Posted by: iExperience on May 10, 2011
Anonymous hackers, an Internet meme originating in 2003. This group is involved in some of the most memorable hacks.
What would cybercutlture be without hackers? That’s like asking what the world would be like without the baddies. As threats are becoming more widespread online, more people are falling victim to attacks. Computer security firms have also found that hackers are becoming smarter, targeting users on a number of different platforms.
Inspired by the recent hacks of Sony Online Entertainment, I decided to do a bit of digging into the topic. WOW, was I surprised by what I found!
According to Symantec’s latest Internet Security Threat Report, hackers are ramping up the sophistication and frequency of attacks on businesses, government and ordinary people who happen to open up a bag of worms (literally) when they click on the wrong link or open a corrupt e-mail.
Symantec’s report showed that they encountered more than 286 new computer threats on the Internet last year. Social networking sites seem to be the preferred platform for hackers and there is “a notable shift in focus” of hackers to mobile devices.
Malicious smartphone apps:
In March, the largest attack on smartphones occurred. PandaLabs, virus research laboratory and security firm, found that seemingly genuine Android smartphone applications manipulated with a malicious “Trojan” threat were downloaded more than 50,000 times in a 4-day period. To make matters worse, the assault was launched from Android Market, the official app store for this operating system.
“The Trojan steals personal information from cellphones, and downloads and installs other apps without the user's knowledge,” PandaLabs said.
Luckily, Google was able to restore order by removing the malicious apps from the store and users’ phones within a few of days.
Social networking hacks:
Due to the increasingly popular use of social networks, cyber criminals are also infiltrating news-feed capabilities of such services to distribute attacks and viruses to a greater number of people.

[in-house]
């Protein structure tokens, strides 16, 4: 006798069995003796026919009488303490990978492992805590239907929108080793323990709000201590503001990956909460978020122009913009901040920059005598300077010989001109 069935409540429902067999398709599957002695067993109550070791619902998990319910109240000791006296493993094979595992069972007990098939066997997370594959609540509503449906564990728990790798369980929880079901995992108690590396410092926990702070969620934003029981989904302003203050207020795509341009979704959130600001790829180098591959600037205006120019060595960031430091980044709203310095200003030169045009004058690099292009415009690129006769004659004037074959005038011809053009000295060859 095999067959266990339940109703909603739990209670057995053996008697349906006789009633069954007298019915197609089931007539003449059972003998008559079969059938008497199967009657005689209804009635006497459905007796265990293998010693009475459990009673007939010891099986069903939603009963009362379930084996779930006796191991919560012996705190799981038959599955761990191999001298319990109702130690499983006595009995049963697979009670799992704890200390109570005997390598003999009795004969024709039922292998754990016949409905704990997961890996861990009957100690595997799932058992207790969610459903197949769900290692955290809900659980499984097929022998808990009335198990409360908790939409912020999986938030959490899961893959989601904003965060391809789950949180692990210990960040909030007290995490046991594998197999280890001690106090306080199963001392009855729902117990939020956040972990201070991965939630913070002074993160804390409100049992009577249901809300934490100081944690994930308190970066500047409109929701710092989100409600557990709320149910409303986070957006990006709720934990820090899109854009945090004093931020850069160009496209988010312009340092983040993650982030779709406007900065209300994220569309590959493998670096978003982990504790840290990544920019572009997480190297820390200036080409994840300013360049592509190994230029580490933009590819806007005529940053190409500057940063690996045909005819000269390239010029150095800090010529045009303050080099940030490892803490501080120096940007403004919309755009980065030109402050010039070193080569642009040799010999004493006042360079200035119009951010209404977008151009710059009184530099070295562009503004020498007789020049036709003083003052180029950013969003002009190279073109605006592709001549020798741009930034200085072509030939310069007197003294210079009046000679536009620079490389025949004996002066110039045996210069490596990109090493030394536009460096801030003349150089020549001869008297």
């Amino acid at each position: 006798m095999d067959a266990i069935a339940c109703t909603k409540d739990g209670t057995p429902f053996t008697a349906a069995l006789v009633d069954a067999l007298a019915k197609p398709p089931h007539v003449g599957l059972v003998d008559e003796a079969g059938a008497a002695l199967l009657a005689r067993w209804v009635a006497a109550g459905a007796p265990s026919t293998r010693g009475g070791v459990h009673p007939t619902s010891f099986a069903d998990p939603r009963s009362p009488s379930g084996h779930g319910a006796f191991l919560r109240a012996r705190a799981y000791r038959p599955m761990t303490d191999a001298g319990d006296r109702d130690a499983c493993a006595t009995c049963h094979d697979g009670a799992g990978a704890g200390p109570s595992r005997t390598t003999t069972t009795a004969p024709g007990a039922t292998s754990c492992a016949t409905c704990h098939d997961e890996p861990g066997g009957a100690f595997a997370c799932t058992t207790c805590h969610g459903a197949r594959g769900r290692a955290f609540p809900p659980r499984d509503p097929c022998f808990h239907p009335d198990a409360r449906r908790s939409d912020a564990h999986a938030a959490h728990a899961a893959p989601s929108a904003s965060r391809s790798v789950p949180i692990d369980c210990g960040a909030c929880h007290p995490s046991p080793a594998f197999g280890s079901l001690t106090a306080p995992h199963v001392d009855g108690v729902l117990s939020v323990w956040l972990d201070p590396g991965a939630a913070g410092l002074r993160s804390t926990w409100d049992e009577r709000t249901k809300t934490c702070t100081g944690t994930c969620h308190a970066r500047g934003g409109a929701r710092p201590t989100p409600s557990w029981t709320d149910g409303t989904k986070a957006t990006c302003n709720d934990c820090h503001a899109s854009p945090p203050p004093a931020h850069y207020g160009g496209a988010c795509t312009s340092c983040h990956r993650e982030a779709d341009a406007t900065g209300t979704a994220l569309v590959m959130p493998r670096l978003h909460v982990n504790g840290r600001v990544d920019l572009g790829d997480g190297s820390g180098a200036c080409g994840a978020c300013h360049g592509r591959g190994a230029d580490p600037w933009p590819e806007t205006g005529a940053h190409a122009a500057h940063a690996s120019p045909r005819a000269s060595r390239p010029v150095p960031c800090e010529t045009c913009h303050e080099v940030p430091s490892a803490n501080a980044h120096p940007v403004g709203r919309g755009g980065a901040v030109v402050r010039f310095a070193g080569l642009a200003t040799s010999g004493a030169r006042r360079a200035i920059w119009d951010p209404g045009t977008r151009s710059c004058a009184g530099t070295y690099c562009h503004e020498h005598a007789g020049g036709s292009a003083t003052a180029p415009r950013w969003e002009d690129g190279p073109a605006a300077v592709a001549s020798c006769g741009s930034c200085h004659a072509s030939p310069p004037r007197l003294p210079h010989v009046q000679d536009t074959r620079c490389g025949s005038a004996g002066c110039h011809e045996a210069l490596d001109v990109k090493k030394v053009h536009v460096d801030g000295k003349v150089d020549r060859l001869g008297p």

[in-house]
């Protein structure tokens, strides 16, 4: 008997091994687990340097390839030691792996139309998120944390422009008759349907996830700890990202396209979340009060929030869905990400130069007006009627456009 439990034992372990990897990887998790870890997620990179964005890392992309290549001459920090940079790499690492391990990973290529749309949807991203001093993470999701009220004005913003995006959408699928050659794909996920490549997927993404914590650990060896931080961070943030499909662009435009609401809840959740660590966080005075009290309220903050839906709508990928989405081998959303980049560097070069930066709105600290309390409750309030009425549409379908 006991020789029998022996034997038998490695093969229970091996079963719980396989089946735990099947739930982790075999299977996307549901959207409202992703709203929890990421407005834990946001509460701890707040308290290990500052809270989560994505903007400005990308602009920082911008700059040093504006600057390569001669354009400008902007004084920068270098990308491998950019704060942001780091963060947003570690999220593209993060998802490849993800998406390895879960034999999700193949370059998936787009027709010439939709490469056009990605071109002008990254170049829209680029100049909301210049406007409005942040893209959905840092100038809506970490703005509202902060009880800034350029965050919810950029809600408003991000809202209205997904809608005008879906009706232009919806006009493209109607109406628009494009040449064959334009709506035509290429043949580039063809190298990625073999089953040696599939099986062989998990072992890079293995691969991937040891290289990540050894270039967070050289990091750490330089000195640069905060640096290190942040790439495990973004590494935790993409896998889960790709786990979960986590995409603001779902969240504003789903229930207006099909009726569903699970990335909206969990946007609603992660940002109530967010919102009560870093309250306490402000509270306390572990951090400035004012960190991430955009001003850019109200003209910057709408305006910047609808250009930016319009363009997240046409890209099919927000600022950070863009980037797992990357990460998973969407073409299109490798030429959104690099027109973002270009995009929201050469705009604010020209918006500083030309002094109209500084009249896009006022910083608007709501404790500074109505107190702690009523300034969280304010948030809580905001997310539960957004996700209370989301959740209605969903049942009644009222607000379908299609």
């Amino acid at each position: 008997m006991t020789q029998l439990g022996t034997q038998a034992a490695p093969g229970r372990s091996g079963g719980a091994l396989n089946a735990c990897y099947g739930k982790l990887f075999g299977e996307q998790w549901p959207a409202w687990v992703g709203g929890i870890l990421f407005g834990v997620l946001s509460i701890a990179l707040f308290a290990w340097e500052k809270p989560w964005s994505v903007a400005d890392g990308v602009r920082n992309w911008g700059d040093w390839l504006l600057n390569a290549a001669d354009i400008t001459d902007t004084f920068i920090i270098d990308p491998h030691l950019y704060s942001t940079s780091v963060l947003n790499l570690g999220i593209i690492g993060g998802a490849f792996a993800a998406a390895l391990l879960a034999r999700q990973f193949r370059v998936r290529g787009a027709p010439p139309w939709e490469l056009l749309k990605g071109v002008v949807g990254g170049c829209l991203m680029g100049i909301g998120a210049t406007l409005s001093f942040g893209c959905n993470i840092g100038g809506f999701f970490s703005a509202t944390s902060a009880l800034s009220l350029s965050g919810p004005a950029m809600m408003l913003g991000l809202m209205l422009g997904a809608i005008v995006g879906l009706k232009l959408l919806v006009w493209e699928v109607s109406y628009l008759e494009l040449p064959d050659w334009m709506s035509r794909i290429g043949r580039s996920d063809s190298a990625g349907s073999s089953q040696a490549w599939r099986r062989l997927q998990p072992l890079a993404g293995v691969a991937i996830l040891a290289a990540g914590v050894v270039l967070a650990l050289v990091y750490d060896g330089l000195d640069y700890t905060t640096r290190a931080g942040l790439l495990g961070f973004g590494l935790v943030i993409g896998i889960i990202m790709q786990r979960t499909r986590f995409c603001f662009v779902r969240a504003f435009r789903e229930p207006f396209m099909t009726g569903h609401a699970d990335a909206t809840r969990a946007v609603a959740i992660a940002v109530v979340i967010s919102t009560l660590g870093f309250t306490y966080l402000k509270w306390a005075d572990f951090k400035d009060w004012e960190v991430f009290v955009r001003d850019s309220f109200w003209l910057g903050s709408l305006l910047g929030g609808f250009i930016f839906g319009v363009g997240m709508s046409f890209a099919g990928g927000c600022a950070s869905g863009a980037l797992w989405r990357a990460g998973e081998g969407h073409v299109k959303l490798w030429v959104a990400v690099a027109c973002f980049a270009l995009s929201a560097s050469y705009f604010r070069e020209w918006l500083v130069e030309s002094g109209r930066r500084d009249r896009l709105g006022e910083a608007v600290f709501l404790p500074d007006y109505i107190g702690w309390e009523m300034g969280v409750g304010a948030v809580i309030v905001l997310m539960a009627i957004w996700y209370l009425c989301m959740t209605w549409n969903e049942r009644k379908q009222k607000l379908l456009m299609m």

This process usually involves gaining access to one person’s account and sending a link to a corrupt site, on their behalf.
These corrupted links have exploded since the recent death of bin Laden and the proliferation and dissemination of news on natural disaster on social networks in the past. The founder of Facebook, Mark Zuckerberg, was no exception to the rule when, earlier this year, his Facebook fan page was hacked into.
The broader picture:
Within the first three months of this year, PandaLabs logged on average 73 000 news snippets of malicious computer code a day. This is a 26 percent jump in these months from comparative figures of 2010.
Research suggests the primary motive for most malicious codes are to gain access to private banking information. Interestingly, PandaLabs identified China, Thailand and Taiwan as the countries with highest infection rates. Their report stated that nearly 70 percent of the computers in these countries are infected by malware.
Attacks on government and companies are also growing. Sony captured headlines because it is a well-known consumer brand around the world but they have not been the only ones. Last month Epsilon, an online marketing company, was hacked into. Hackers managed to steal personal information of customers from Best Buy, J.P. Morgan Chase and other firms.
Nasdaq’s servers were penetrated by hackers in February as well. The stock exchange business, confirmed that communications for about 300 major corporations were jeopardised, however, according to the company, the breach did not affect stock trading, and resulted in no stealing of customer data.
Wired.com reported that the US Congress and assorted government offices were attacked about 1.8 billion times each month. According to Symantec Security Technology and Response senior vice president Stephen Trilling, the onslaught of these ‘hacktivists’ could threaten the infrastructure of nations.
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